Michel: Menim, da je dober način, s katerim lahko pripomoremo k razdiranju kolonialnosti, vključevanje glasov ali različnih mnenj s strani v muzeju predstavljenih skupnosti, katerih perspektive sicer niso vedno predstavljene. Zelo pomembno je priznati, da obstajajo različna mnenja, in jih tudi predstaviti, mislim pa, da ni nujno, da eno mnenje prevlada nad drugim. Zame je pomembno, da različni pogledi, ki jih v muzeju predstavimo, temeljijo na znanju ali dejstvih, če pa ne, jih je treba ustrezno kontekstualizirati. Konflikta ali dane situacije ne moremo zares razumeti, če poznamo le en pogled; poznavanje več mnenj pomeni bolj holistično razumevanje določene situacije. Discipline, kot so zgodovina, umetnostna zgodovina, antropologija, samo poglejmo njihove zgodovine – te vede izhajajo iz perspektive dominantne družbe. Ampak ali to pomeni, da je to narobe, slabo ali sramotno? Mislim, da ne nujno. Seveda muzeji ne smejo promovirati rasizma, diskriminacije ali dominacije, pri pripravi razstav pa morajo biti občutljivi za ta vprašanja. Vendar pa samo zato, ker gre za prevladujoče mnenje, to še ne pomeni nujno, da to mnenje avtomatično pade v eno od teh kategorij. Če ponovim, mislim, da je odpiranje muzejske interpretacije več glasovom dobro. Prepoznavanje in razumevanje, da obstajajo različna mnenja, posamezniku omogoči boljše razumevanje situacije. Nekatera mnenja si morda nasprotujejo in kažejo na izvor konflikta, kar samo razkriva kompleksnosti življenja! Vendar pa so različna mnenja lahko tudi komplementarna in ponujajo boljše, bolj niansirano razumevanje situacije.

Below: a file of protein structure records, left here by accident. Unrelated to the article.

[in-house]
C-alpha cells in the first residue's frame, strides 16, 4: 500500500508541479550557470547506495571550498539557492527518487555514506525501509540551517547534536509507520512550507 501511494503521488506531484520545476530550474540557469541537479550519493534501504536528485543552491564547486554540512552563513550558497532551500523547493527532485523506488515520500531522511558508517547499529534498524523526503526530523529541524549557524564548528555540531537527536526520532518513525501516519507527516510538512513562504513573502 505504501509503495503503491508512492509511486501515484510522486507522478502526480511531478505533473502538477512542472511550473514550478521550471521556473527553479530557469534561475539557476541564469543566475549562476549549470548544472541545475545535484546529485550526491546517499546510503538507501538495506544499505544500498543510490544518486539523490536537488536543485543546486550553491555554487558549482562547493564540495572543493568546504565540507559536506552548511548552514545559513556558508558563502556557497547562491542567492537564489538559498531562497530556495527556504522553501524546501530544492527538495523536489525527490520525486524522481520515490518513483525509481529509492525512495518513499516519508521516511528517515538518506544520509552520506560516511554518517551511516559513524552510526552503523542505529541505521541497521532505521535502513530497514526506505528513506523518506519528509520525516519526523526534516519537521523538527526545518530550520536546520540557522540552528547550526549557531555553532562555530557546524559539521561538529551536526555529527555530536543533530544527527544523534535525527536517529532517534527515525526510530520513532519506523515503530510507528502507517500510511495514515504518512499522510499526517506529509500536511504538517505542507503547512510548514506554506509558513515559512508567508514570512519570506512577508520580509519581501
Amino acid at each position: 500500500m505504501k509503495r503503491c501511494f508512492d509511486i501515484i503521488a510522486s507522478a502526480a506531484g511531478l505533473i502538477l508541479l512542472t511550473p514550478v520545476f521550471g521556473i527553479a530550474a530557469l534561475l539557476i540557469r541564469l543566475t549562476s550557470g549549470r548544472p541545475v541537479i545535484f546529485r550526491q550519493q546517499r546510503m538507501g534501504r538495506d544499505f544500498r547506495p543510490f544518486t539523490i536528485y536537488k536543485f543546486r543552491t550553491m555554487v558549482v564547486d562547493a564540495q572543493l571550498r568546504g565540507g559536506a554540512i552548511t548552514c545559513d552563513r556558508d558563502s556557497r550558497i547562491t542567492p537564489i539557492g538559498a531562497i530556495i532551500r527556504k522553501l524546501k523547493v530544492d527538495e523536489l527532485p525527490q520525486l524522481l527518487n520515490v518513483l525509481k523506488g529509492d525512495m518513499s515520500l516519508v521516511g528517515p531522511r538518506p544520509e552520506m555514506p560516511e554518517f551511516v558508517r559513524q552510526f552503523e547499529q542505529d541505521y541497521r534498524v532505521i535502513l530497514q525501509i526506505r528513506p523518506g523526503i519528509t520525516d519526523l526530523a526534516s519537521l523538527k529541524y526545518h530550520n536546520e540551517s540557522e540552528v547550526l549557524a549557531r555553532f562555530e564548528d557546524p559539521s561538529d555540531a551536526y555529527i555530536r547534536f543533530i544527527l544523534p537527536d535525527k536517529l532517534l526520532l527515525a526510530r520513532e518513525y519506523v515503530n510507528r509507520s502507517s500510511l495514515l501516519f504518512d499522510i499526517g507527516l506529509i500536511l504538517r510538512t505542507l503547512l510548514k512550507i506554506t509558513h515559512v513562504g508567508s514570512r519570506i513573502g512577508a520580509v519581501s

Tina: Kako lahko opisano dosežemo v muzejih?

Michel: Danes je zelo pogosto, da muzeji sodelujejo z diasporo ali z izvornimi skupnostmi. Evropski muzeji tradicionalno temeljijo na zahodni akademski perspektivi. Morda nam ni potrebno zavreči vsega, poleg slabega odvreči tudi marsikaj, kar je dobro. Morda lahko še vedno priznavamo muzejsko perspektivo, mogoče jo bo kdo imenoval tradicionalni akademski glas. Ta glas lahko ali pa ne nasprotuje perspektivi skupnosti. Ampak če delamo odprto in spoštljivo z različnimi skupnostmi, se bodo različni glasovi naravno pojavili. Muzeji morajo biti zelo transparentni glede procesa dela s skupnostmi. Na primer, pojasniti morajo, kaj je glas kustosa in zakaj ima on / muzej to perspektivo, kaj je glas skupnosti in zakaj ima ta določeno perspektivo.

Ker Evropa postaja z vsako generacijo bolj raznolika družba, je povsem logično, da ljudje, zaposleni v evropskih muzejih, ta trend odslikavajo. Zaposleni v muzejih v Evropi so verjetno bolj raznoliki, kot so bili kadarkoli doslej. Včasih dobim občutek, da diskusije o reprezentaciji znotraj muzejev izražajo mnenje, da je muzej en in ‘skupnost’ drugi igralec. Včasih pa so glasovi iz skupnosti že prisotni v muzeju v smislu tam zaposlenega. Seveda pa ni samoumevno, da se bodo spremembe zgodile avtomatično. Ljudje morajo delati za spremembo. Vendar pa je raznolikost zaposlenih v muzejih zagotovo tista, ki bo muzejem pomagala, da bodo bolj inkluzivni in da bodo razdirali kolonialnost.

Tina: Lahko z bralci delite vašo dobro prakso sodelovanja s skupnostmi?